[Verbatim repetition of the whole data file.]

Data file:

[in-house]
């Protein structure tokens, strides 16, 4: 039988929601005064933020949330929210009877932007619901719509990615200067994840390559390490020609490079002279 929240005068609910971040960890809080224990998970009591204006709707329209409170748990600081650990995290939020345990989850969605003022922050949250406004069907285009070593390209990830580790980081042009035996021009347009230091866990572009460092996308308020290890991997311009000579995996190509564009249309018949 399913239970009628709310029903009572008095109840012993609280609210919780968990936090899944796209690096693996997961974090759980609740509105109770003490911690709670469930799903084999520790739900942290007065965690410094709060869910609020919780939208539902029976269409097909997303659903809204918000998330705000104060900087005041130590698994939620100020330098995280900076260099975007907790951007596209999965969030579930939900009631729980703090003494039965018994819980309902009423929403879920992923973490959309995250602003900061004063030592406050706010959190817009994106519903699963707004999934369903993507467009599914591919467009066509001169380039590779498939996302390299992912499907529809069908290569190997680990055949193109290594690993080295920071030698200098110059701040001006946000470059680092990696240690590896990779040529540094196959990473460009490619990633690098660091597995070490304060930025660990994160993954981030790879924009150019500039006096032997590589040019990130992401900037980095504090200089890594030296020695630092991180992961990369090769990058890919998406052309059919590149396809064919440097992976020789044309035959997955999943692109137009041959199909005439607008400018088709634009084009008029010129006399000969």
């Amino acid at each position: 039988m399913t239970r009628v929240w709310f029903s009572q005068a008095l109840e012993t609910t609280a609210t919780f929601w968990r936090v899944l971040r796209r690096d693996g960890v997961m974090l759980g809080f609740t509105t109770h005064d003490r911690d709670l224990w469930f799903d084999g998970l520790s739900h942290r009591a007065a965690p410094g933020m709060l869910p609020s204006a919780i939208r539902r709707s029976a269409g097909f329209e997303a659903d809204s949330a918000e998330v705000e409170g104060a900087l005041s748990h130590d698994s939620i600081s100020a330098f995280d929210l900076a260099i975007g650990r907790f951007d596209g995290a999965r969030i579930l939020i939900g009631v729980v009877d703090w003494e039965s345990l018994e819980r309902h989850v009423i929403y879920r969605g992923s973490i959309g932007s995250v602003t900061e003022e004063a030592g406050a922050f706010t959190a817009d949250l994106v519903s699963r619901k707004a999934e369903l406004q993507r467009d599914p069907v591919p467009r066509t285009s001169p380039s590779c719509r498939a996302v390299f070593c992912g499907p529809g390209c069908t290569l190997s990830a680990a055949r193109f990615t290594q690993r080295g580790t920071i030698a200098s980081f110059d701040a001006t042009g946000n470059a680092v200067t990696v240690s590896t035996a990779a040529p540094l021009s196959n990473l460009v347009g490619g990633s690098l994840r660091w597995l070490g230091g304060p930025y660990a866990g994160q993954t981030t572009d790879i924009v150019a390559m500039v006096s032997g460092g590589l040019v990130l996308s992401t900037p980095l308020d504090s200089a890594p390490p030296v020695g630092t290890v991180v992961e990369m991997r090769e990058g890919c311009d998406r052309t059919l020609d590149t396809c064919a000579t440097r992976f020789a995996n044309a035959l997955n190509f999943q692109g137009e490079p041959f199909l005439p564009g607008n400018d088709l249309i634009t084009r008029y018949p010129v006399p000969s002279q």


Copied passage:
[in-house]
């Protein structure tokens, strides 16, 4: 039988929601005064933020949330929210009877932007619901719509990615200067994840390559390490020609490079002279 929240005068609910971040960890809080224990998970009591204006709707329209409170748990600081650990995290939020345990989850969605003022922050949250406004069907285009070593390209990830580790980081042009035996021009347009230091866990572009460092996308308020290890991997311009000579995996190509564009249309018949 399913239970009628709310029903009572008095109840012993609280609210919780968990936090899944796209690096693996997961974090759980609740509105109770003490911690709670469930799903084999520790739900942290007065965690410094709060869910609020919780939208539902029976269409097909997303659903809204918000998330705000104060900087005041130590698994939620100020330098995280900076260099975007907790951007596209999965969030579930939900009631729980703090003494039965018994819980309902009423929403879920992923973490959309995250602003900061004063030592406050706010959190817009994106519903699963707004999934369903993507467009599914591919467009066509001169380039590779498939996302390299992912499907529809069908290569190997680990055949193109290594690993080295920071030698200098110059701040001006946000470059680092990696240690590896990779040529540094196959990473460009490619990633690098660091597995070490304060930025660990994160993954981030790879924009150019500039006096032997590589040019990130992401900037980095504090200089890594030296020695630092991180992961990369090769990058890919998406052309059919590149396809064919440097992976020789044309035959997955999943692109137009041959199909005439607008400018088709634009084009008029010129006399000969």
């Amino acid at each position: 039988m399913t239970r009628v929240w709310f029903s009572q005068a008095l109840e012993t609910t609280a609210t919780f929601w968990r936090v899944l971040r796209r690096d693996g960890v997961m974090l759980g809080f609740t509105t109770h005064d003490r911690d709670l224990w469930f799903d084999g998970l520790s739900h942290r009591a007065a965690p410094g933020m709060l869910p609020s204006a919780i939208r539902r709707s029976a269409g097909f329209e997303a659903d809204s949330a918000e998330v705000e409170g104060a900087l005041s748990h130590d698994s939620i600081s100020a330098f995280d929210l900076a260099i975007g650990r907790f951007d596209g995290a999965r969030i579930l939020i939900g009631v729980v009877d703090w003494e039965s345990l018994e819980r309902h989850v009423i929403y879920r969605g992923s973490i959309g932007s995250v602003t900061e003022e004063a030592g406050a922050f706010t959190a817009d949250l994106v519903s699963r619901k707004a999934e369903l406004q993507r467009d599914p069907v591919p467009r066509t285009s001169p380039s590779c719509r498939a996302v390299f070593c992912g499907p529809g390209c069908t290569l190997s990830a680990a055949r193109f990615t290594q690993r080295g580790t920071i030698a200098s980081f110059d701040a001006t042009g946000n470059a680092v200067t990696v240690s590896t035996a990779a040529p540094l021009s196959n990473l460009v347009g490619g990633s690098l994840r660091w597995l070490g230091g304060p930025y660990a866990g994160q993954t981030t572009d790879i924009v150019a390559m500039v006096s032997g460092g590589l040019v990130l996308s992401t900037p980095l308020d504090s200089a890594p390490p030296v020695g630092t290890v991180v992961e990369m991997r090769e990058g890919c311009d998406r052309t059919l020609d590149t396809c064919a000579t440097r992976f020789a995996n044309a035959l997955n190509f999943q692109g137009e490079p041959f199909l005439p564009g607008n400018d088709l249309i634009t084009r008029y018949p010129v006399p000969s002279q």